Order Guide: Vitamin D
Vitamin D is a fat-soluble vitamin that plays an important role in bone metabolism, and regulation of the immune system, with possible roles in protecting against cancer, heart disease, auto-immune disease and depression. Vitamin D supplementation has been demonstrated to be associated with a lower risk of overall death.  Approximately 1 in 3 Canadians have levels below 50 nmol/L, with higher rates of low levels in the winter months (40% below normal levels). 
Vitamin D is made through exposure to sunlight - specifically through UVB exposure. Other sources of vitamin D include fish like salmon, mackerel and fortified beverages (i.e. cow’s milk or some types of fortified almond milk).
The following is a list of the most common foods containing vitamin D. Many of these items do not have
- Soy Beverage (enriched)
- Milk (all types)
- Cod Liver Oil
- Orange Juice (fortified)
- Egg Yolk
- Cancer - many studies have found a correlation between low vitamin D levels and higher rates of cancer, specifically colorectal cancer. Higher levels seem to reduce the likelihood of developing colorectal cancer, with supplementation within recommended guidelines.
- Heart Disease - an important study, the Framingham Heart Study found that patients with low vitamin D had a 60% higher rate of heart disease than those with higher levels.
- Hypertension/Diabetes - higher levels of vitamin D have correlated with better glucose control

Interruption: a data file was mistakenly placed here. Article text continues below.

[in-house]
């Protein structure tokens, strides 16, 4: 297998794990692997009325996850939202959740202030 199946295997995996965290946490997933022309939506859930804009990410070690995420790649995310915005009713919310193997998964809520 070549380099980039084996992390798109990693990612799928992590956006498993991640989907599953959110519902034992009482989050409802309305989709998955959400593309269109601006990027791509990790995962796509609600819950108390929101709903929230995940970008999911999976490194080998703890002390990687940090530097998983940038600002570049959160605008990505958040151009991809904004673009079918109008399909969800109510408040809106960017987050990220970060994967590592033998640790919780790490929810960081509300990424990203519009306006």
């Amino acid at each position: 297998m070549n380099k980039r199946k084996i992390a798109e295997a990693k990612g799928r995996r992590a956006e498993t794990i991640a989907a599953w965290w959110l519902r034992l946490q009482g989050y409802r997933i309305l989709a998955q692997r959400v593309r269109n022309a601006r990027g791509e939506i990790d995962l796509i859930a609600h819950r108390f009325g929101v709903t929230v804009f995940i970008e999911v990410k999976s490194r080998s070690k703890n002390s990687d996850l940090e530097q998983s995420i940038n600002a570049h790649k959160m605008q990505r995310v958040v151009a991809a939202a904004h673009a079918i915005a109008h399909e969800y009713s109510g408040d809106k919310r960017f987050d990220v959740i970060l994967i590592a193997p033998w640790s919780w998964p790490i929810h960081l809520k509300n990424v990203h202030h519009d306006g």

- Fracture and fall risk - lower vitamin D levels are correlated with a higher rate of fracture and falls and is responsible for muscle weakness
Osteoporosis Canada recommends adults 19-50 require 400-1000IU Vitamin D daily. Those over 50 should receive 800-2000IU daily.
Choosing Wisely guidelines do not recommend routine screening for everyone for vitamin D levels. For individuals at higher risk of low vitamin D (i. obesity, dark skin colour, a history of osteoporosis, malabsorption disorder, age > 70 or limited mobility) screening is recommended. However, we believe everyone should have access to testing their Vitamin D levels.
TeleTest currently only offers vitamin D testing as an uninsured test. If you have a history of osteoporosis, osteopenia or are on a medication that affects vitamin D absorption like some seizure medication, vitamin D can be obtained as an insured test and we would recommend going to a local clinic for an insured requisition.
 Autier P, Gandini S. Vitamin D supplementation and total mortality: A meta-analysis of randomized controlled trials. Arch Intern Med. 2007;167:1730–7